In particular, it has been shown that an extract of the fruiting body of Agaricus blazei Murill had an antitumor effect in a mouse myeloma model when given together with a marine phospholipid . In the case of Andosan, which is a commercial mushroom extract where the exact content is not known, a firm conclusion regarding the mechanism behind the cytotoxic effects is not possible.
However, it is remarkable that indications of cell cycle arrest were found when the myeloma cell lines RPMI-8226, U226, and INA-6 were cultivated with Andosan. We and others [19, 20, 22] have previously found that AbM extracts can have cytotoxic effects on tumor cells by induction of apoptosis. Also, it has been documented that an ethanol-soluble fraction of Andosan inhibits the tumor-associated protease legumain in the murine macrophage-like cell line RAW 264.7 .
This may indirectly indicate an antitumor effect of this fraction, as legumain is secreted by a number of malignant cells . In fact, in the mouse model for colon cancer, Andosan did also induce reduced expression of legumain in the intestinal wall . Moreover, it increased levels of Th1 cytokine IL-12 in addition to proinflammatory cytokines . The latter is in contrast to what we have usually observed in humans consuming Andosan. However, it agrees with our previous in vitro finding of Andosan-induced -B activation via stimulation of TLR2 in dendritic cells .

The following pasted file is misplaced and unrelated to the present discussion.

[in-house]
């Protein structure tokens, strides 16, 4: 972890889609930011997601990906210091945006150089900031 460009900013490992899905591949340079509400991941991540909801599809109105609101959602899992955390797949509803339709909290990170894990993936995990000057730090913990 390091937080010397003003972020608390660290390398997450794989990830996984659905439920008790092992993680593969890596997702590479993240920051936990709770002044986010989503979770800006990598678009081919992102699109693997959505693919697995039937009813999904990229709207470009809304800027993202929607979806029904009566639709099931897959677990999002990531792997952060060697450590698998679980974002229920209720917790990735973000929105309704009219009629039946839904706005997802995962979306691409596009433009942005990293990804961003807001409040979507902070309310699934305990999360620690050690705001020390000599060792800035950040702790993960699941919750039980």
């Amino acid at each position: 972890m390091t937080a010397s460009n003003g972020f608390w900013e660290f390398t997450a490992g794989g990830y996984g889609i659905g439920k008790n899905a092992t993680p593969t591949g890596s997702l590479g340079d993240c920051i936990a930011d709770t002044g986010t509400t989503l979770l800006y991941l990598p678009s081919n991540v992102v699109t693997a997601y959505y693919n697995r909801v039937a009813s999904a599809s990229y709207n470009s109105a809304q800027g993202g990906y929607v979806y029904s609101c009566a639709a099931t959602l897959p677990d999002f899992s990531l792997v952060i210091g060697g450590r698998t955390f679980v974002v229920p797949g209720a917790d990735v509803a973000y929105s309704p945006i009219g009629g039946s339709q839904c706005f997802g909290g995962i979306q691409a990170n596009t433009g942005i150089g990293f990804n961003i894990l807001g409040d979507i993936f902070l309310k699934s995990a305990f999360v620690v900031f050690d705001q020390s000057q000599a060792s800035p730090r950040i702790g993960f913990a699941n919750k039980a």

Furthermore, the possibility of a synergistic effect between the three mushrooms contained in Andosan—Agaricus blazei Murill, Grifola frondosa, and Hericium erinaceus—may also be taken into consideration. Importantly, Andosan did not have a toxic effect neither on human peripheral mononuclear cells (PMNC) nor on normal human hematopoietic stem cells (G. Hetland et al., unpublished results).
The cytotoxic effects of Andosan found in this investigation on primary myeloma cells and myeloma cell lines are particularly interesting in light of the previously reported immunomodulating effects mostly associated with antitumor properties when this product was used as an adjuvant treatment in myeloma patients undergoing high-dose chemotherapy . It, therefore, seems plausible that the mushroom extract may have both cytotoxic and immunomodulating antitumor mechanisms of action in myeloma. Further investigations are needed in order to clarify whether Andosan may have a role in the treatment of multiple myeloma.
“Beneficiary effects on symptoms, fatigue, and HRQoL from AndoSan™ consumption were demonstrated in this per-protocol study, supporting its use as a supplement to conventional medication for patients with mild to moderate symptoms from ulcerative colitis. The patients did not report any harms or unintended effects of AndoSan™ in this study.”
“The results from this single-blinded randomized clinical trial shows significant improvement in symptoms, for both gendshowin the AndoSanTM group, but no significant differences between the study groups…”
“The results from this mouse model for colorectal cancer show significant protection of orally administered Andosan™ against the development of intestinal cancer…”